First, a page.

I was a computer programmer from 1982 to 1985. It was on an Apple II with 64K
memory and the 6502 processor. I only programmed with the original version (I
assume) of BASIC. I loved it. Writing my own programmes, for my own needs,
using my own format and my own math. And I loved writing more complex ones
that required you to document and debug on paper. Here's the problem:

I have ideas that I have on paper. I would like to start using my current pro -
cessor's speed to work on projects. But with this Windows operating system,
there is absolutely NO WAY that they make it easy to just poke away and
start programming, like I used to do with BASIC. Not much on-line to
act as a tutor either.

So here it is: is anyone on this site interested in pointing in the direction of
how to program a (DELL dimension L733r with a pentium and Windows 2000)
machine - as in - you use THIS as your platform, and you load the language
like THIS - buy a book and go from there, and I'm set.

Go ahead and have a good laugh at how clueless I am, but despite the appearant
lack of knowledge of New Hardware, etc., I am a fellow geek.

Call me Tony - I'll be back.

>But with this Windows operating system, there is absolutely NO WAY
>that they make it easy to just poke away and start programming, like
>I used to do with BASIC.
If you keep comparing modern programming to what you used to do with BASIC, you'll likely not end up happy. I'd recommend not trying to be a BASIC programmer in 2008[1]. Instead, pick up something relatively new and actively talked about like Python where you can just poke away and start programming after the interpreter is installed.

>Not much on-line to act as a tutor either.
You're expecting something that doesn't exist then, like a complete lack of change since 1985. :icon_rolleyes: Programming has changed, and if you want to keep doing it, you should update your skills to match.

[1] Visual Basic is going strong, but that's a whole different beast from classic BASIC.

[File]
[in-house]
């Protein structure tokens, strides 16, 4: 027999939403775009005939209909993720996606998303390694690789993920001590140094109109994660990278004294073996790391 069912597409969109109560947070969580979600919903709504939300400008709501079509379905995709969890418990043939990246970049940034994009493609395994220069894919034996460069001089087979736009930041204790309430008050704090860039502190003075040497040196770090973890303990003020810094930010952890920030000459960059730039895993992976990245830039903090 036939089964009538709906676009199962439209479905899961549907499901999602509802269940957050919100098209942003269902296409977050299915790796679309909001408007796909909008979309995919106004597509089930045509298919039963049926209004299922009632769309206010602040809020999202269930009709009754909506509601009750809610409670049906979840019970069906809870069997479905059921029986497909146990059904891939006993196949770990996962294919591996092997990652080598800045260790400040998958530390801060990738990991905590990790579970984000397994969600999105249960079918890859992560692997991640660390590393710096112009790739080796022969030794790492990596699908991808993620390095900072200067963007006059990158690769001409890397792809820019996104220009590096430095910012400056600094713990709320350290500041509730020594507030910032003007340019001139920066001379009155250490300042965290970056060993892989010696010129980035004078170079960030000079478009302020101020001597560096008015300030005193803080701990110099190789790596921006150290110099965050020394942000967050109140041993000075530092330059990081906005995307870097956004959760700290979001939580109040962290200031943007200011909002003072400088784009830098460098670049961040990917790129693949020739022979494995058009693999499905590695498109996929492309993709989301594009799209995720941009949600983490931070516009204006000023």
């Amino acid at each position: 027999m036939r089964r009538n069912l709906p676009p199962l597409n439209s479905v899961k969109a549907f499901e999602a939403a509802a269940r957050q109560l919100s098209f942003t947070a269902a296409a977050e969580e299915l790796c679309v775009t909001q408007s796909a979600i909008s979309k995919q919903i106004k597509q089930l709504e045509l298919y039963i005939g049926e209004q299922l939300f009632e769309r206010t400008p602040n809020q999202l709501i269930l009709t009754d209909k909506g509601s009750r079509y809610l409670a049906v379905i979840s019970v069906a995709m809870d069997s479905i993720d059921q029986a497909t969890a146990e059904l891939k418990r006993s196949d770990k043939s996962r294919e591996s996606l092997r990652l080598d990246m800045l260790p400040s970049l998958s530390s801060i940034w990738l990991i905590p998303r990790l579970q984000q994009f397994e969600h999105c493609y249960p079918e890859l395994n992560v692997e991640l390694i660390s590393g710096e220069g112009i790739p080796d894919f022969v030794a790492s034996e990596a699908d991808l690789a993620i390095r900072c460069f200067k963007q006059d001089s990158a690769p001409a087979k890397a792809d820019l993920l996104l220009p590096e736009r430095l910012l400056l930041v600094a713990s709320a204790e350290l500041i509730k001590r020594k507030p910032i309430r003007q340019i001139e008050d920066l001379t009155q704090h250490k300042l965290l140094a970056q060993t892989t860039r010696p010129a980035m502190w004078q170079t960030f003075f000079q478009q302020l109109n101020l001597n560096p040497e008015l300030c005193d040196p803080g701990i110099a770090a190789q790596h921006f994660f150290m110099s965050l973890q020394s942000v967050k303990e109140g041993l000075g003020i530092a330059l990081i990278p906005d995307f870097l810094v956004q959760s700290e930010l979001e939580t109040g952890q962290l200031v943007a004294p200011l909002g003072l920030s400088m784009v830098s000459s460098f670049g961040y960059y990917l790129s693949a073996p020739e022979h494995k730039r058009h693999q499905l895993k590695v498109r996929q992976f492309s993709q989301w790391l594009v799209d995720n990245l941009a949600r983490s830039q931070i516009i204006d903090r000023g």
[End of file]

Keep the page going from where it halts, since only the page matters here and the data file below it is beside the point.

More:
I also started my programming using basic, but it was on an IBM XT machine with 256Kb RAM and no harddisk. Those days they have basic interpreter on their ROM BIOS.

I don't know where had you been for the 20++ years but programming and software development as a whole evolved a lot. Since then I had moved over to QBasic, then to Pascal, with some dBase and Clipper, and then to C, and then C++, and then to Visual C++ and Java and PHP with mySQL which I am still using now.

Technology evolves. We need to evolve too.

I really enjoy Python, take a look at:
http://bembry.org/technology/python/StartProgramming.pdf
and:
http://www.daniweb.com/forums/thread20774.html

The whole Python package is open source and free from Python.org. If you decide to get Python, download the Windows installer package (.msi) of version 2.5 or 2.6. Stay away from version 3.0 since it will make a few changes to the syntax and is not in its stable production release yet. The Python forum at Daniweb is quite active and somebody is always ready to help.

if you want to learn a language, try this site - I have friends that say they chose their programming language by trying each of the problems in the different languages. take a look, it could help you decide it could be fun.